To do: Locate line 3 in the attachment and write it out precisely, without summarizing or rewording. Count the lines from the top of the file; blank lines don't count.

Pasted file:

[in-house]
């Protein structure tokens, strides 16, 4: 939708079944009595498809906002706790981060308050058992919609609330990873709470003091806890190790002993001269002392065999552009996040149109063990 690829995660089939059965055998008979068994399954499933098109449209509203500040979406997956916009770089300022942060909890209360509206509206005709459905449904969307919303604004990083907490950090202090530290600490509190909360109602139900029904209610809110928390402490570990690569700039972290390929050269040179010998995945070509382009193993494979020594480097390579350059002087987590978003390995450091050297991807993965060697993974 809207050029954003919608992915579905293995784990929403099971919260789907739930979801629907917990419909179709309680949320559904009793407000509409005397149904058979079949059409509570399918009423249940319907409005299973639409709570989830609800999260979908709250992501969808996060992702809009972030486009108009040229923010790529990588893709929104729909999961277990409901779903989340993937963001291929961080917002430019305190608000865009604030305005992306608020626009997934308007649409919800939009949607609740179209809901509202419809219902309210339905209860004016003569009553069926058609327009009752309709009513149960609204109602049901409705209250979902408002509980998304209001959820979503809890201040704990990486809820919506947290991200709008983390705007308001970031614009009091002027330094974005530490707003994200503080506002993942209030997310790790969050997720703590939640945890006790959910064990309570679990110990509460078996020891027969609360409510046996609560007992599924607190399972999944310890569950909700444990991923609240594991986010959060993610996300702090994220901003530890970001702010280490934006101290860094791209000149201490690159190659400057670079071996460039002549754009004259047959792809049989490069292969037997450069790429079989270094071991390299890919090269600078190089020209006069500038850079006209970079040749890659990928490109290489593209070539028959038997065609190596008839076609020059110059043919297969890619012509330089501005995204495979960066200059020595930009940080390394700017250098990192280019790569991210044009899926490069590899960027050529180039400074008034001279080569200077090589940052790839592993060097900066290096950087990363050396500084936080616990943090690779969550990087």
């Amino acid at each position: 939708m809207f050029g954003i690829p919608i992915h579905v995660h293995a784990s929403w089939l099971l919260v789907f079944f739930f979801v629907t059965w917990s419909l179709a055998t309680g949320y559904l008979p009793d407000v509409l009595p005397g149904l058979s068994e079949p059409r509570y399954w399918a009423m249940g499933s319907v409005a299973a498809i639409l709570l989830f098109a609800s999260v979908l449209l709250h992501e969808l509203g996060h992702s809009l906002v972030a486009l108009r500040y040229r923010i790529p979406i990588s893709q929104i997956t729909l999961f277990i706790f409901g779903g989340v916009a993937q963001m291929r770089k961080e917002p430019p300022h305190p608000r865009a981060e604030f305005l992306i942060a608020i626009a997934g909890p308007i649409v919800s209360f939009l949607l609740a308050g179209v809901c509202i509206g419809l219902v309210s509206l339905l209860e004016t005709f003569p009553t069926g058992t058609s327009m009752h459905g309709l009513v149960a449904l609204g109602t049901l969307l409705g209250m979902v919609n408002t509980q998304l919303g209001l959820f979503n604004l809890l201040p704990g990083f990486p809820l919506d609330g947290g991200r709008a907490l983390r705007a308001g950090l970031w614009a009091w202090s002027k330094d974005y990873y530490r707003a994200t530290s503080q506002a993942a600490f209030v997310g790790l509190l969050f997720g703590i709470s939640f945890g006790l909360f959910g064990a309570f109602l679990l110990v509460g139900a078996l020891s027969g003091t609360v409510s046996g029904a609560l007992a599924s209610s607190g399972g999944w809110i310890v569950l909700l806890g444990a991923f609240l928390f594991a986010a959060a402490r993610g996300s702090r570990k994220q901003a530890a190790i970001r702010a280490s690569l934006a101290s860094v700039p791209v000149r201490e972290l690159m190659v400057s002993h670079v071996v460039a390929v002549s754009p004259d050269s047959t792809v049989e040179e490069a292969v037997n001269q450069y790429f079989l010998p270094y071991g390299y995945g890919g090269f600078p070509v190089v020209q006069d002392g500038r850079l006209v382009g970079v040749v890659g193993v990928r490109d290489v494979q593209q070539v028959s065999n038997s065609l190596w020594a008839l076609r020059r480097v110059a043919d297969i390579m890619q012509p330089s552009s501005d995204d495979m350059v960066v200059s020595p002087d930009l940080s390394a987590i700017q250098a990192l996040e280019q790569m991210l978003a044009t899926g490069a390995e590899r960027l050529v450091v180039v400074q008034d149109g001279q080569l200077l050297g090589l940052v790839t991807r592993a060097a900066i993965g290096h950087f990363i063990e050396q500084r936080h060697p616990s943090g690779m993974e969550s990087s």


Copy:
């Amino acid at each position: 939708m809207f050029g954003i690829p919608i992915h579905v995660h293995a784990s929403w089939l099971l919260v789907f079944f739930f979801v629907t059965w917990s419909l179709a055998t309680g949320y559904l008979p009793d407000v509409l009595p005397g149904l058979s068994e079949p059409r509570y399954w399918a009423m249940g499933s319907v409005a299973a498809i639409l709570l989830f098109a609800s999260v979908l449209l709250h992501e969808l509203g996060h992702s809009l906002v972030a486009l108009r500040y040229r923010i790529p979406i990588s893709q929104i997956t729909l999961f277990i706790f409901g779903g989340v916009a993937q963001m291929r770089k961080e917002p430019p300022h305190p608000r865009a981060e604030f305005l992306i942060a608020i626009a997934g909890p308007i649409v919800s209360f939009l949607l609740a308050g179209v809901c509202i509206g419809l219902v309210s509206l339905l209860e004016t005709f003569p009553t069926g058992t058609s327009m009752h459905g309709l009513v149960a449904l609204g109602t049901l969307l409705g209250m979902v919609n408002t509980q998304l919303g209001l959820f979503n604004l809890l201040p704990g990083f990486p809820l919506d609330g947290g991200r709008a907490l983390r705007a308001g950090l970031w614009a009091w202090s002027k330094d974005y990873y530490r707003a994200t530290s503080q506002a993942a600490f209030v997310g790790l509190l969050f997720g703590i709470s939640f945890g006790l909360f959910g064990a309570f109602l679990l110990v509460g139900a078996l020891s027969g003091t609360v409510s046996g029904a609560l007992a599924s209610s607190g399972g999944w809110i310890v569950l909700l806890g444990a991923f609240l928390f594991a986010a959060a402490r993610g996300s702090r570990k994220q901003a530890a190790i970001r702010a280490s690569l934006a101290s860094v700039p791209v000149r201490e972290l690159m190659v400057s002993h670079v071996v460039a390929v002549s754009p004259d050269s047959t792809v049989e040179e490069a292969v037997n001269q450069y790429f079989l010998p270094y071991g390299y995945g890919g090269f600078p070509v190089v020209q006069d002392g500038r850079l006209v382009g970079v040749v890659g193993v990928r490109d290489v494979q593209q070539v028959s065999n038997s065609l190596w020594a008839l076609r020059r480097v110059a043919d297969i390579m890619q012509p330089s552009s501005d995204d495979m350059v960066v200059s020595p002087d930009l940080s390394a987590i700017q250098a990192l996040e280019q790569m991210l978003a044009t899926g490069a390995e590899r960027l050529v450091v180039v400074q008034d149109g001279q080569l200077l050297g090589l940052v790839t991807r592993a060097a900066i993965g290096h950087f990363i063990e050396q500084r936080h060697p616990s943090g690779m993974e969550s990087s």